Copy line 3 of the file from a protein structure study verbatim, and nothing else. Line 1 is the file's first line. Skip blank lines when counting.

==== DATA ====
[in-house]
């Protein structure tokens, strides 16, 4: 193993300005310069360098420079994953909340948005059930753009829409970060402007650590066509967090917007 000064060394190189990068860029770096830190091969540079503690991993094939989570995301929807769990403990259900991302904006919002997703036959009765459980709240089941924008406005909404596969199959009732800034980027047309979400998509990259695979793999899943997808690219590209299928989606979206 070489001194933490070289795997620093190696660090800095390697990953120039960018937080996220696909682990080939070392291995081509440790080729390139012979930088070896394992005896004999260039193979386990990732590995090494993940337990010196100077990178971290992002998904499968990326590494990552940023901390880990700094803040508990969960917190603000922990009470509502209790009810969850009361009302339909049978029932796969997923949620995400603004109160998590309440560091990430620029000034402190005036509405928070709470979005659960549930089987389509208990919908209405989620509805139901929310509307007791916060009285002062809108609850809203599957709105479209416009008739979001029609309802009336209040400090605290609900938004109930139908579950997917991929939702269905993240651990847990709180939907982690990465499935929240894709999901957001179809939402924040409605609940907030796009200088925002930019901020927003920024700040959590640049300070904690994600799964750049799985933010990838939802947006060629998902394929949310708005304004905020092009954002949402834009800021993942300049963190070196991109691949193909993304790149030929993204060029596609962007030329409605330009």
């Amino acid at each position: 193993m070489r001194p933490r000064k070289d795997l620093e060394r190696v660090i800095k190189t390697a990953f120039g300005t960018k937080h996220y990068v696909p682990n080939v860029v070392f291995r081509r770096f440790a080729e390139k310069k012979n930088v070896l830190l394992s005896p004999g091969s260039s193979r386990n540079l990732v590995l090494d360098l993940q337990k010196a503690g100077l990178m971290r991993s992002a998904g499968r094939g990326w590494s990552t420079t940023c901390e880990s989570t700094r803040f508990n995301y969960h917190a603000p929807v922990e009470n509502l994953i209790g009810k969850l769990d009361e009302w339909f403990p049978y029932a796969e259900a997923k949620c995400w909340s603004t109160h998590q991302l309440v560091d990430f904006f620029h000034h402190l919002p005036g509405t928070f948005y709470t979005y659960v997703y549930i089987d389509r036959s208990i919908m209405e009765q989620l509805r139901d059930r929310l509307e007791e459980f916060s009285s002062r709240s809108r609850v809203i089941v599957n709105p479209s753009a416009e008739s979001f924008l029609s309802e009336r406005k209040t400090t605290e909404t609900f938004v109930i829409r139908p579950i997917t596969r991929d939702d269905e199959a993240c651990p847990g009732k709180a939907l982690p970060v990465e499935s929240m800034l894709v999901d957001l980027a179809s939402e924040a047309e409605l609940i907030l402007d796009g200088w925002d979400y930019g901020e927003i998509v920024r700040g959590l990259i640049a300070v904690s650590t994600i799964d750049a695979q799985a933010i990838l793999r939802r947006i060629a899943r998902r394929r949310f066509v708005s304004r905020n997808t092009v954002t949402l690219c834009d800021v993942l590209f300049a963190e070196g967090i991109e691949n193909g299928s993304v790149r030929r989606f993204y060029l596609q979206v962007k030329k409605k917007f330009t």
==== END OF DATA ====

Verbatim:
């Amino acid at each position: 193993m070489r001194p933490r000064k070289d795997l620093e060394r190696v660090i800095k190189t390697a990953f120039g300005t960018k937080h996220y990068v696909p682990n080939v860029v070392f291995r081509r770096f440790a080729e390139k310069k012979n930088v070896l830190l394992s005896p004999g091969s260039s193979r386990n540079l990732v590995l090494d360098l993940q337990k010196a503690g100077l990178m971290r991993s992002a998904g499968r094939g990326w590494s990552t420079t940023c901390e880990s989570t700094r803040f508990n995301y969960h917190a603000p929807v922990e009470n509502l994953i209790g009810k969850l769990d009361e009302w339909f403990p049978y029932a796969e259900a997923k949620c995400w909340s603004t109160h998590q991302l309440v560091d990430f904006f620029h000034h402190l919002p005036g509405t928070f948005y709470t979005y659960v997703y549930i089987d389509r036959s208990i919908m209405e009765q989620l509805r139901d059930r929310l509307e007791e459980f916060s009285s002062r709240s809108r609850v809203i089941v599957n709105p479209s753009a416009e008739s979001f924008l029609s309802e009336r406005k209040t400090t605290e909404t609900f938004v109930i829409r139908p579950i997917t596969r991929d939702d269905e199959a993240c651990p847990g009732k709180a939907l982690p970060v990465e499935s929240m800034l894709v999901d957001l980027a179809s939402e924040a047309e409605l609940i907030l402007d796009g200088w925002d979400y930019g901020e927003i998509v920024r700040g959590l990259i640049a300070v904690s650590t994600i799964d750049a695979q799985a933010i990838l793999r939802r947006i060629a899943r998902r394929r949310f066509v708005s304004r905020n997808t092009v954002t949402l690219c834009d800021v993942l590209f300049a963190e070196g967090i991109e691949n193909g299928s993304v790149r030929r989606f993204y060029l596609q979206v962007k030329k409605k917007f330009t």